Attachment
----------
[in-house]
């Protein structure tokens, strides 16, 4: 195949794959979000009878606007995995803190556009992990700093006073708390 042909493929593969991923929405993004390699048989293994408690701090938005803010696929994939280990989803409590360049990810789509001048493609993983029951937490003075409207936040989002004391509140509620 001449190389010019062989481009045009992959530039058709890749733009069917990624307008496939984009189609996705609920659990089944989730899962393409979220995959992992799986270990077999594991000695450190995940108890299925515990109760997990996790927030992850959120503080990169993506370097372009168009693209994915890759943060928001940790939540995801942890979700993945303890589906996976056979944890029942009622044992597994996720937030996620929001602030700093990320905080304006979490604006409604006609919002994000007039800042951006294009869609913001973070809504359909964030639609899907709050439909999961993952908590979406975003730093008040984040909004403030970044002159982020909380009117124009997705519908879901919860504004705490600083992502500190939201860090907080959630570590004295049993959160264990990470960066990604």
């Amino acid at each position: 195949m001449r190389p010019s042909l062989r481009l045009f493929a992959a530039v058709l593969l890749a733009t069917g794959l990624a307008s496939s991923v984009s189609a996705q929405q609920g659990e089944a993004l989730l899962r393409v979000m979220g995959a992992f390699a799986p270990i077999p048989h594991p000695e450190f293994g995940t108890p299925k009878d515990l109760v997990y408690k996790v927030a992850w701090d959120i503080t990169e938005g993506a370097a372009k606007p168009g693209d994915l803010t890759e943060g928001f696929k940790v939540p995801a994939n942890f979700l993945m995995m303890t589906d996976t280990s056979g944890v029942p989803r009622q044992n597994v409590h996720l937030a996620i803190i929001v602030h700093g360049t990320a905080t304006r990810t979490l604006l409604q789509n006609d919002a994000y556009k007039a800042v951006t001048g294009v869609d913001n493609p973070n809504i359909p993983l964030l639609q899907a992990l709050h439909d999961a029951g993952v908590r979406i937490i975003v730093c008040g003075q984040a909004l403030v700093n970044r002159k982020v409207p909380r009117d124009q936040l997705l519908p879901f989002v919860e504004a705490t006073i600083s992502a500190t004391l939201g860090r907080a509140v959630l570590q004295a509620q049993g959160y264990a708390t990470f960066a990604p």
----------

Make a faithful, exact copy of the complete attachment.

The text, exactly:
[in-house]
């Protein structure tokens, strides 16, 4: 195949794959979000009878606007995995803190556009992990700093006073708390 042909493929593969991923929405993004390699048989293994408690701090938005803010696929994939280990989803409590360049990810789509001048493609993983029951937490003075409207936040989002004391509140509620 001449190389010019062989481009045009992959530039058709890749733009069917990624307008496939984009189609996705609920659990089944989730899962393409979220995959992992799986270990077999594991000695450190995940108890299925515990109760997990996790927030992850959120503080990169993506370097372009168009693209994915890759943060928001940790939540995801942890979700993945303890589906996976056979944890029942009622044992597994996720937030996620929001602030700093990320905080304006979490604006409604006609919002994000007039800042951006294009869609913001973070809504359909964030639609899907709050439909999961993952908590979406975003730093008040984040909004403030970044002159982020909380009117124009997705519908879901919860504004705490600083992502500190939201860090907080959630570590004295049993959160264990990470960066990604």
């Amino acid at each position: 195949m001449r190389p010019s042909l062989r481009l045009f493929a992959a530039v058709l593969l890749a733009t069917g794959l990624a307008s496939s991923v984009s189609a996705q929405q609920g659990e089944a993004l989730l899962r393409v979000m979220g995959a992992f390699a799986p270990i077999p048989h594991p000695e450190f293994g995940t108890p299925k009878d515990l109760v997990y408690k996790v927030a992850w701090d959120i503080t990169e938005g993506a370097a372009k606007p168009g693209d994915l803010t890759e943060g928001f696929k940790v939540p995801a994939n942890f979700l993945m995995m303890t589906d996976t280990s056979g944890v029942p989803r009622q044992n597994v409590h996720l937030a996620i803190i929001v602030h700093g360049t990320a905080t304006r990810t979490l604006l409604q789509n006609d919002a994000y556009k007039a800042v951006t001048g294009v869609d913001n493609p973070n809504i359909p993983l964030l639609q899907a992990l709050h439909d999961a029951g993952v908590r979406i937490i975003v730093c008040g003075q984040a909004l403030v700093n970044r002159k982020v409207p909380r009117d124009q936040l997705l519908p879901f989002v919860e504004a705490t006073i600083s992502a500190t004391l939201g860090r907080a509140v959630l570590q004295a509620q049993g959160y264990a708390t990470f960066a990604p």